5. A real solution would be stores being able to sell individual cigarettes, sometimes people can’t afford a pack, and have a dollar and want a cig.

          I have a friend who buys loosies all the time at a bodega in a nice Queens neighborhood. Cops only shake down bodogas in bad neighborhoods.

    2. Garner was clearly of the third type.

      I really doubt that. The guy was earning a living. He made a conscious choice to break the law. I don’t know if that is evidence of poor impulse control.

      I often make a conscious choice to speed on the highway. I weigh the risk vs reward and arrive at that decision, and don’t believe that has any bearing on my impulse control.

      For whatever reason, I see Garner’s act as one of civil disobedience. Kind of like Gandhi deciding to make salt in violation of British laws granting the State the monopoly over salt.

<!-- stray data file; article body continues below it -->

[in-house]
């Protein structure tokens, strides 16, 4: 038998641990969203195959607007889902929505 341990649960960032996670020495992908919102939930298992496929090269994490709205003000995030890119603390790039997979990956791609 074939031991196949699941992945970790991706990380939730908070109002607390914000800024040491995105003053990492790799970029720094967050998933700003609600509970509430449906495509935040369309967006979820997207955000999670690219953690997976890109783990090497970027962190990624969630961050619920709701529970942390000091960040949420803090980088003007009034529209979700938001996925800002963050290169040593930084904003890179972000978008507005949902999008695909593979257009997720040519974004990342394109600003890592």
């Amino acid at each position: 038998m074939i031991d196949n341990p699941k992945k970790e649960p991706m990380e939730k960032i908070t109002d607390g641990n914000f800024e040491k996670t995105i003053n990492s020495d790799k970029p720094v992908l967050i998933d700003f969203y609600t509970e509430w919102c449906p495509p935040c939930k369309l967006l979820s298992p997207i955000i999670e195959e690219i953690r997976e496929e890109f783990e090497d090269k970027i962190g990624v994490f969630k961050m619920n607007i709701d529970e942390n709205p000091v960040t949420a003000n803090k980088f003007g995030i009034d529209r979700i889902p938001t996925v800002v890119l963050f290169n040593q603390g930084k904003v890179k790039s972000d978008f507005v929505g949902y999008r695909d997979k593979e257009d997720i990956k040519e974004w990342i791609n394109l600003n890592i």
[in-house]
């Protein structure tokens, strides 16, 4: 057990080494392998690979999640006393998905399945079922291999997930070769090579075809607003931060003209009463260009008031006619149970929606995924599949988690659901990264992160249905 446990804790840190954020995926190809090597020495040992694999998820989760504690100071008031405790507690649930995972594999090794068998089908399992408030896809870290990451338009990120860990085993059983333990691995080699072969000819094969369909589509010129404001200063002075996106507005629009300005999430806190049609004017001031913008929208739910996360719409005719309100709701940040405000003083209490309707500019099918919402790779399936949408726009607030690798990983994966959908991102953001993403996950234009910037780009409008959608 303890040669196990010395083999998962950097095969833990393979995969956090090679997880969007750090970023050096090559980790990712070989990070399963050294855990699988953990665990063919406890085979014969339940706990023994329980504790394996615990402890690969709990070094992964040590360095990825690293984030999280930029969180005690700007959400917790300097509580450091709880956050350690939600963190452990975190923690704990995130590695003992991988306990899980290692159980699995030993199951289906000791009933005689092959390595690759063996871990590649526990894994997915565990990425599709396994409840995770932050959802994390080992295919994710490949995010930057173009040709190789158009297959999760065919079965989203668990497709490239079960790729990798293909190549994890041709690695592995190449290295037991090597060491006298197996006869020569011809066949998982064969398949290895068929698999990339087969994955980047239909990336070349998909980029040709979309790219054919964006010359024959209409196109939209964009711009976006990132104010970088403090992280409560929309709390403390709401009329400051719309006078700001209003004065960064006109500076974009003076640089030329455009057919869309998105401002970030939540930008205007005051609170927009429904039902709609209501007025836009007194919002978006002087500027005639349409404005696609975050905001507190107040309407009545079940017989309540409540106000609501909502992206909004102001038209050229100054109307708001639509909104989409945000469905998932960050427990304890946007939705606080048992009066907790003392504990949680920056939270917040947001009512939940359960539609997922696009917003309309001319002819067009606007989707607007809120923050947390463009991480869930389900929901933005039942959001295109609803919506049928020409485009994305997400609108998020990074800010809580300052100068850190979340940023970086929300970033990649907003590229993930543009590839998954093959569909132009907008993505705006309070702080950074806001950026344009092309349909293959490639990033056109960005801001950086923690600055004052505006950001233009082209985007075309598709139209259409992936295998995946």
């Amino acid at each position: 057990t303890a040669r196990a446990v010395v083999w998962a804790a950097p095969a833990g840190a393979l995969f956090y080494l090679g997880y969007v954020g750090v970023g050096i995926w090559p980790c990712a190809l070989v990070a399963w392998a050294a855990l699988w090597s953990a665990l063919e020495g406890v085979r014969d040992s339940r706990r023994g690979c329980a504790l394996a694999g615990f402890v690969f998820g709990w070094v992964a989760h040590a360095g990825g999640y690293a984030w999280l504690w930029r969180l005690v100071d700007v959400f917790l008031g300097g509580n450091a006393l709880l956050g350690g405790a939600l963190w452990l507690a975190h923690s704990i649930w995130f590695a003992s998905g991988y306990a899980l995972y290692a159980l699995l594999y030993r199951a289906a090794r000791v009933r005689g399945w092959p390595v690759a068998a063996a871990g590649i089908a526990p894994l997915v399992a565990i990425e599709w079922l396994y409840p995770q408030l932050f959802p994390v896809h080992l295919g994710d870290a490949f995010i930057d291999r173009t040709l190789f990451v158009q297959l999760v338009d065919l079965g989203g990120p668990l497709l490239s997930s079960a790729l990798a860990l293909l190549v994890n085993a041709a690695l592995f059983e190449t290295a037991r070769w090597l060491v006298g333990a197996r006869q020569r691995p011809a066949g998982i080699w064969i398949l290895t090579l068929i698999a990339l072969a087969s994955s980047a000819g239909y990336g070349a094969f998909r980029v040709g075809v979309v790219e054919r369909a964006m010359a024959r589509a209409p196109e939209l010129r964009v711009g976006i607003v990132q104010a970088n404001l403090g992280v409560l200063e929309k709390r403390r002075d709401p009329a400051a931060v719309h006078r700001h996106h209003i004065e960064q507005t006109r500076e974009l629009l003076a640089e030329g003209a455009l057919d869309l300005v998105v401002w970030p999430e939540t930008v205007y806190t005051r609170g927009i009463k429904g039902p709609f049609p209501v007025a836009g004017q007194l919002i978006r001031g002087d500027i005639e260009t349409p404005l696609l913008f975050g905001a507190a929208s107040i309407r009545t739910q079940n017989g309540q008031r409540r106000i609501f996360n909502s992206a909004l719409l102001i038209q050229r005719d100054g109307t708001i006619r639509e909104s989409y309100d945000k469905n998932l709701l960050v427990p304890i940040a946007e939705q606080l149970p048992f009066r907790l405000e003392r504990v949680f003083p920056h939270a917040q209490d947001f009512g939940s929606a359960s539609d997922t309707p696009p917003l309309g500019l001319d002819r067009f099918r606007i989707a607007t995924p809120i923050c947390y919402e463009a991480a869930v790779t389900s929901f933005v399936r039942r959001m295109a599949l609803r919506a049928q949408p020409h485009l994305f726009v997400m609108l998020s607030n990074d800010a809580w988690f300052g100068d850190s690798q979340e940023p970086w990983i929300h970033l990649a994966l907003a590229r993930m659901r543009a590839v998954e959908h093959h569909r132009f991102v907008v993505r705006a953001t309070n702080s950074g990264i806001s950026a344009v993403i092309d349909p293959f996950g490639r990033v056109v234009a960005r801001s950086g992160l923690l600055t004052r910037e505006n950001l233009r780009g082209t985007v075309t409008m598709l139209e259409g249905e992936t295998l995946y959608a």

1. I saw yet another interview with a black protester who claimed “black men are terrified of cops.” I find that hard to believe, based on the belligerent or resistant attitude shown by Brown and Garner. Look, we’d all like to spit in the eye of the Nazis but I doubt anything good comes to any individual who resists arrest. Obey the officer’s instructions, keep your mouth shut, and call your lawyer at the first opportunity. I was once run off by a copy for taking photos of a train from public property. He had no right to do it, but my day would have been ruined if I resisted on the spot. A wrote a letter to the transit authority, they agreed I was within my rights, and they promised to tell all their cops that photography was permitted from public property.

        1. I fall in to the same category as you, in that I would comply and then take post hoc process. But it takes a lot of courage to say “No”, and I admire people like that.

          I know someone who did that and got thrown in jail. What he did was right, and from HIS perspective, rational. I simply lack the courage to do what he did. I will admit that.